The gun’s motor driver is nothing fancy, just a 555 using PWM to control a half H-bridge based on input from the speed control potentiometer. [Owen] replaced the motor controller with an Arduino and added an I/O port. The latter is a 3.5 mm stereo audio jack wired to GND and two of the Arduino’s pins. One is a digital input to power the gun, and the other is used as an analog speed controller based on input voltage. [Owen] is just getting started, and we’re excited to keep tabs on this project as the gun goes robotic.
[Zhihui Jun] is a name you’re going to want to remember because this Chinese maker has created quite probably one of the most complete open-source robot arms (video in Chinese with subtitles, embedded below) we’ve ever seen. This project has to be seen to be believed. Every aspect of the design from concept, mechanical CAD, electronics design and software covering embedded, 3D GUI, and so on, is the work of one maker, in just their spare time! Sound like we’re talking it up too much? Just watch the video and try to keep up!
After an initial review of toy robots versus more industrial units, it was quickly decided that servos weren’t going to cut it – too little torque and lacking in precision. BLDC motors offer great precision and torque when paired with a good controller, but they are tricky to make small enough, so an off-the-shelf compact harmonic drive was selected and paired with a stepper motor to get the required performance. This was multiplied by six and dropped into some slick CNC machined aluminum parts to complete the mechanics. A custom closed-loop stepper controller mounts directly to the rear of each motor. That’s really nice too.
Control electronics are based around the STM32 using an ESP32 for Wi-Fi connectivity, but the pace of the video is so fast it’s hard to keep up with how much of the design operates. There is a brief mention that the controller runs the LiteOS kernel for Harmony OS, but no details we can find. The project GitHub has many of the gory details to pore over perhaps a bit light in places but the promise is made to expand that. For remote control, there’s a BLE-connected teaching device (called ‘Peak’) with a touch screen, again details pending. Oh, did we mention there’s a force-feedback (a PS5 Adaptive Trigger had to die for the cause) remote control unit that uses binocular cameras to track motion, with an AHRS setup giving orientation and that all this is powered by a Huawei Atlas edge AI processing system? This was greatly glossed over in the video like it was just some side-note not worth talking about. We hope details of that get made public soon!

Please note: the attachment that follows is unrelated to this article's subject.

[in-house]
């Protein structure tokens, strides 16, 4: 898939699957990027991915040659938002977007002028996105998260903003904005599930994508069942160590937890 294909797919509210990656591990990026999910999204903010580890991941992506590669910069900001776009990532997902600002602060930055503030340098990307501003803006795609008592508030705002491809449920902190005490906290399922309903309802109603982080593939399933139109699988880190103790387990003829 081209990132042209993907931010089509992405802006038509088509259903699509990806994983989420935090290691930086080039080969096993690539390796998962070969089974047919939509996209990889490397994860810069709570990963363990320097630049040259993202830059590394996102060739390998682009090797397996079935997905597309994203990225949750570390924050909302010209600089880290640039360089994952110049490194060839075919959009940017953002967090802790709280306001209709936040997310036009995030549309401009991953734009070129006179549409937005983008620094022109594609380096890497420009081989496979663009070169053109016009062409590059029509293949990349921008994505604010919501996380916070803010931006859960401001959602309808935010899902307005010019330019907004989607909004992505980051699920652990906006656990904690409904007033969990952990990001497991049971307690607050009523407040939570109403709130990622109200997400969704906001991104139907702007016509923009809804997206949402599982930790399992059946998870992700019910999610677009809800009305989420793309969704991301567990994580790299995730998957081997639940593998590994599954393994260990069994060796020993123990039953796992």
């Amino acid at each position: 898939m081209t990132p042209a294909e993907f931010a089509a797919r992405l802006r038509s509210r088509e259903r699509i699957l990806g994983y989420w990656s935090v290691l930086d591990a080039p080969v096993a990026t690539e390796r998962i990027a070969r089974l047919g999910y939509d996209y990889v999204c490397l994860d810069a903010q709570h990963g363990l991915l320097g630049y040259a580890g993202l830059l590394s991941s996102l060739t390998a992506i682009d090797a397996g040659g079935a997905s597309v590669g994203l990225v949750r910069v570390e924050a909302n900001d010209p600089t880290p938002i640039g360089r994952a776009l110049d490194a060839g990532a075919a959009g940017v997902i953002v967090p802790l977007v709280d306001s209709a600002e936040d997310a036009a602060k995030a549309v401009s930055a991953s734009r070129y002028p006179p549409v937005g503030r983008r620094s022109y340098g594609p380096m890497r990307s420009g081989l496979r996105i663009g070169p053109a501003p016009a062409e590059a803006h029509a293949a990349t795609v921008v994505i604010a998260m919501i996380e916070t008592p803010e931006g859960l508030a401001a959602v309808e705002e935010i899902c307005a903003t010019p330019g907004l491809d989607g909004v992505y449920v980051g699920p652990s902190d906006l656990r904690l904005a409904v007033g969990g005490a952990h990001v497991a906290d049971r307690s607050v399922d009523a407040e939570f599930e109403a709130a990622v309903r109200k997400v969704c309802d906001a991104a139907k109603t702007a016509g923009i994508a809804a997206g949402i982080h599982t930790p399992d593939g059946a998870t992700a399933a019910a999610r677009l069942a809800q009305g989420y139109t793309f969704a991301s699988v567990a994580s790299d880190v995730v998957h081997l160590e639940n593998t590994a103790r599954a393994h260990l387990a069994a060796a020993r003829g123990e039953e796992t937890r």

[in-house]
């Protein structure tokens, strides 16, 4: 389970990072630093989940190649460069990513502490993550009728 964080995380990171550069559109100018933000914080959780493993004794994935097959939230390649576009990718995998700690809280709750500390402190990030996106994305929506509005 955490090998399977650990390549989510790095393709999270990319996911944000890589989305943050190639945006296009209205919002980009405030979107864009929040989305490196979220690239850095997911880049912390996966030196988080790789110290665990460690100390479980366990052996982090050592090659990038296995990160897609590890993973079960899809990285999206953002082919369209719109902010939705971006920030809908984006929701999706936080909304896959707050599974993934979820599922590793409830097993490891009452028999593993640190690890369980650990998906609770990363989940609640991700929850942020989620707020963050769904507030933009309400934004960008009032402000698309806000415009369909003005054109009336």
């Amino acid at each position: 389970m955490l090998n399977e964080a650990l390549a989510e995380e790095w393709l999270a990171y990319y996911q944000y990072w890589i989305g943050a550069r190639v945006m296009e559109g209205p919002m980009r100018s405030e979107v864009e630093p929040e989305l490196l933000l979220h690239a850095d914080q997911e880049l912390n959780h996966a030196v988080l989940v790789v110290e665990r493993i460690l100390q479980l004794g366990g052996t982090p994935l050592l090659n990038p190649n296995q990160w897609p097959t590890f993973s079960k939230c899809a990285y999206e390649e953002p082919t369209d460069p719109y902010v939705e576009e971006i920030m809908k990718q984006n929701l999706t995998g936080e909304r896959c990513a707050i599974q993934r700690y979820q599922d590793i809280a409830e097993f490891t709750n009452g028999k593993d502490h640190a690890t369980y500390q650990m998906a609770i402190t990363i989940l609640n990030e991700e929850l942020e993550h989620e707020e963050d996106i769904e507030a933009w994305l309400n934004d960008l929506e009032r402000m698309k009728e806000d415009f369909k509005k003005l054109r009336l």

The dedicated GUI, written in what looks like Unity, allows robot programming and motion planning, but since those harmonic drives are back-drivable, the robot can be moved by hand and record movements for replaying later. Some work with AR has been started, but that looks like early in the process, the features just keep on coming!
Quite frankly there is so much happening that it’s hard to summarise here and do the project any sort of justice, so to that end we suggest popping over to YT and taking a look for yourselves.
My Singing Monsters is one of those mobile titles that has users play simple games to earn coins and gems in the usual way. [Anykey] found that his son was a fan of the game, but that sometimes it felt a little rigged. Thus, rather than waste time playing themselves, he set up a robot to do the job for them. (Super-boring video, embedded below.)
The player must complete a basic but time-consuming memory game. Upon winning, the player gets to choose a prize from 17 mystery cards. The top prize of 1,000 diamonds always seemed to be hidden under another card, leading to the aforementioned frustration.
In order to test if the game was rigged, [Anykey] set up a uArm Swift Pro to play the game, with the robot arm moving a small stylus over the iPad playing the game. The iPad’s video was piped to a PC via HDMI out, going into a Camlink capture card. A Python script using OpenCV was then created to play the game automatically, and log the results of prizes gained along the way. All the code is up on GitHub.
After over 100 attempts, the robot never managed to pick the right card to score 1,000 diamonds. Given that there are only 17 cards to choose from, one would expect the 1,000 diamond prize to come up several times in that many selections.
It seems then that the prize selection for completing the memory game may not actually be down to picking the right card. Instead, the prize given is selected by some other calculation entirely.